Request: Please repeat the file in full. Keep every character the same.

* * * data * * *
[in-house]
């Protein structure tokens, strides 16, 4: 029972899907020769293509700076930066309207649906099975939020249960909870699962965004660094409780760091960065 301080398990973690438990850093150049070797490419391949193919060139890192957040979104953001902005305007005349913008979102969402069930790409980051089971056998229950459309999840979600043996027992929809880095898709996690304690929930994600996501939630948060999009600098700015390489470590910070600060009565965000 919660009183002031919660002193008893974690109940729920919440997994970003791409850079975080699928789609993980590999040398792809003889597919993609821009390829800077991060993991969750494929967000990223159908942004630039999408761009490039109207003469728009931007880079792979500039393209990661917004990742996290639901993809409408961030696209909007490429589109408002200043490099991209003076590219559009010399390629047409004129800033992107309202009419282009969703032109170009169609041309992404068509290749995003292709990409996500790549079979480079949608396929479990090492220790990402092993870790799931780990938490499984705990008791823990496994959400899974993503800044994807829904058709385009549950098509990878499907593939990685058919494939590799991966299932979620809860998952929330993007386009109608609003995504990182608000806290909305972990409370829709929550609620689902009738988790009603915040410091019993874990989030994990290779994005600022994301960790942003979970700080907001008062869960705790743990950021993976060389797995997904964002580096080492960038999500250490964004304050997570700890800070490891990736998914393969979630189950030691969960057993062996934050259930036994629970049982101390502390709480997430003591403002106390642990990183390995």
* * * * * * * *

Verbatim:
[in-house]
């Protein structure tokens, strides 16, 4: 029972899907020769293509700076930066309207649906099975939020249960909870699962965004660094409780760091960065 301080398990973690438990850093150049070797490419391949193919060139890192957040979104953001902005305007005349913008979102969402069930790409980051089971056998229950459309999840979600043996027992929809880095898709996690304690929930994600996501939630948060999009600098700015390489470590910070600060009565965000 919660009183002031919660002193008893974690109940729920919440997994970003791409850079975080699928789609993980590999040398792809003889597919993609821009390829800077991060993991969750494929967000990223159908942004630039999408761009490039109207003469728009931007880079792979500039393209990661917004990742996290639901993809409408961030696209909007490429589109408002200043490099991209003076590219559009010399390629047409004129800033992107309202009419282009969703032109170009169609041309992404068509290749995003292709990409996500790549079979480079949608396929479990090492220790990402092993870790799931780990938490499984705990008791823990496994959400899974993503800044994807829904058709385009549950098509990878499907593939990685058919494939590799991966299932979620809860998952929330993007386009109608609003995504990182608000806290909305972990409370829709929550609620689902009738988790009603915040410091019993874990989030994990290779994005600022994301960790942003979970700080907001008062869960705790743990950021993976060389797995997904964002580096080492960038999500250490964004304050997570700890800070490891990736998914393969979630189950030691969960057993062996934050259930036994629970049982101390502390709480997430003591403002106390642990990183390995």